Read more about Hugh Glass.

Wesley Autrey
When a stranger collapses from a convulsing seizure and falls to the subway track Wesley Autrey “made a split decision” and jumped down to the tracks. As a subway train came racing at the pair he dove on top of the convulsing man and pinned him in the roughly one foot of clearance between the ground and the train racing overhead. After the subway passed he yelled up to the gathering crowd: “We’re O.K. down here, but I’ve got two daughters up there. Let them know their father’s O.K.”

Stanislav Petrov
Lastly, is Stanislav Petrov. He single-handedly averted thermonuclear destruction and saved us all from a fate similar to Fallout 3. The incident happened at the height of the Cold War when tensions were at the tipping point. Only three weeks earlier, the Soviet’s had shot down a South Korean passenger jet, and killing 269 people on board, including a US congressman, Stanislav Petrov saved us all by ignoring USSR protocol and doing nothing when the Soviet’s early warning system reported that an American ICBM was heading towards the Soviet Union. Petrov sums it all up for us, “”All that happened didn’t matter to me — it was my job. I was simply doing my job, and I was the right person at the right time, that’s all. My late wife for 10 years knew nothing about it. ‘So what did you do?’ she asked me. I did nothing.” Read more about Stanislav Petrov.

See my other related articles:
What’s Bad About Call of Duty 4: Modern Warfare Multiplayer Mode?
Roger Ebert is Right: Games are Not High Art…Yet
What Video Games Taught Me About Life
Best MMA Fights & Genki Sudo: Real Life Video Game Character
Why and How I Broke My Addiction to Caffeine
The iPhone 3G & AT&T Service Review
Environmental Heresies – Wired Magazines Contrarian take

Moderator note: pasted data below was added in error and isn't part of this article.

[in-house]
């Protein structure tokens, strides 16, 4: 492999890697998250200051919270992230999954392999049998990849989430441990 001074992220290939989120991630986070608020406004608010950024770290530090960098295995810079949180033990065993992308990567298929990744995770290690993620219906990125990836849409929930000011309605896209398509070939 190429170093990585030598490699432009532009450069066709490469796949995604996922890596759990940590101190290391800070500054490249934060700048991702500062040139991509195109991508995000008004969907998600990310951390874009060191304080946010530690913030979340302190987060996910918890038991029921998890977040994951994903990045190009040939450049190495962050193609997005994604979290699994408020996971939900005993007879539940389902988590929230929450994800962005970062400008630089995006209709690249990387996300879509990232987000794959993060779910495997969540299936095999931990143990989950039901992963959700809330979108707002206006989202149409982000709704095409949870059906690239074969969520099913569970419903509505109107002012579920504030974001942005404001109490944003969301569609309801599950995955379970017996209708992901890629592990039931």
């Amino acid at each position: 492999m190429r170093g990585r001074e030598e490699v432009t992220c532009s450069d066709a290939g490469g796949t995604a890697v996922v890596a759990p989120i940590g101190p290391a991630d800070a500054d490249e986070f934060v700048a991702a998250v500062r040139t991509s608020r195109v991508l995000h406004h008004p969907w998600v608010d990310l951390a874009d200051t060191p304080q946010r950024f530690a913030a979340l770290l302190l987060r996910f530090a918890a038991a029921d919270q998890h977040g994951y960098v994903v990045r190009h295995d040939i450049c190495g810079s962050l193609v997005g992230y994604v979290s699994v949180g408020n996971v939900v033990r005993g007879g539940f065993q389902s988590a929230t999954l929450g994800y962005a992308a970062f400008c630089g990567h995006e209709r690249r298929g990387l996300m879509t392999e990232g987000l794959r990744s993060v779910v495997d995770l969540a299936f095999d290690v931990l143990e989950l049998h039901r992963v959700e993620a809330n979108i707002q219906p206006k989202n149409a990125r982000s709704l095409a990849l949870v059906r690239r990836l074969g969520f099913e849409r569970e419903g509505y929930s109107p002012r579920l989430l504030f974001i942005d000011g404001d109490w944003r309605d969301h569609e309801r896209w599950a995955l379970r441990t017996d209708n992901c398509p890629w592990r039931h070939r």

Bet on the US, I am


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What Video Games Taught Me About Life

Saturday, January 3rd, 2009



It seems like a week does not go by without the media putting out a report or hearing somebody say that video games are a waste of time and that there is very little value in spending time playing them. Despite what others think, I can personally say that video games have been hugely beneficial to both my social and professional life. I have learned first-hand many of life’s lessons from video games and I constantly draw upon my experience as a gamer to be successful in any goal or challenge that I face. Here are some of the life lessons that I have learned from playing video games.

Playing video games has taught me…

1: …to set goals and overcome challenges.
On the surface, the goals in most video games are clearly defined and easy to understand. When I first started playing video games, as I met the challenges of overcoming a level or a boss in a game my self-confidence grew. By setting goals to achieve and persevering to meet my goals I was learning the foundation of what it is to be successful in life. Just like in life, as your video game playing matures, the goals in games become more self-appointed, like climbing a competitive ladder or beating a game at its highest difficulty mode. With video games, I was given a safe place in which learn and grow and take on self-appointed challenges. I began to learn about self-reliance and being able to see the growth in my abilities and learning to trust in myself to accomplish my goals. The self-reliance and confidence in my abilities does not leave me when I turn off the game. It carries through as I set and meet goals in life as well.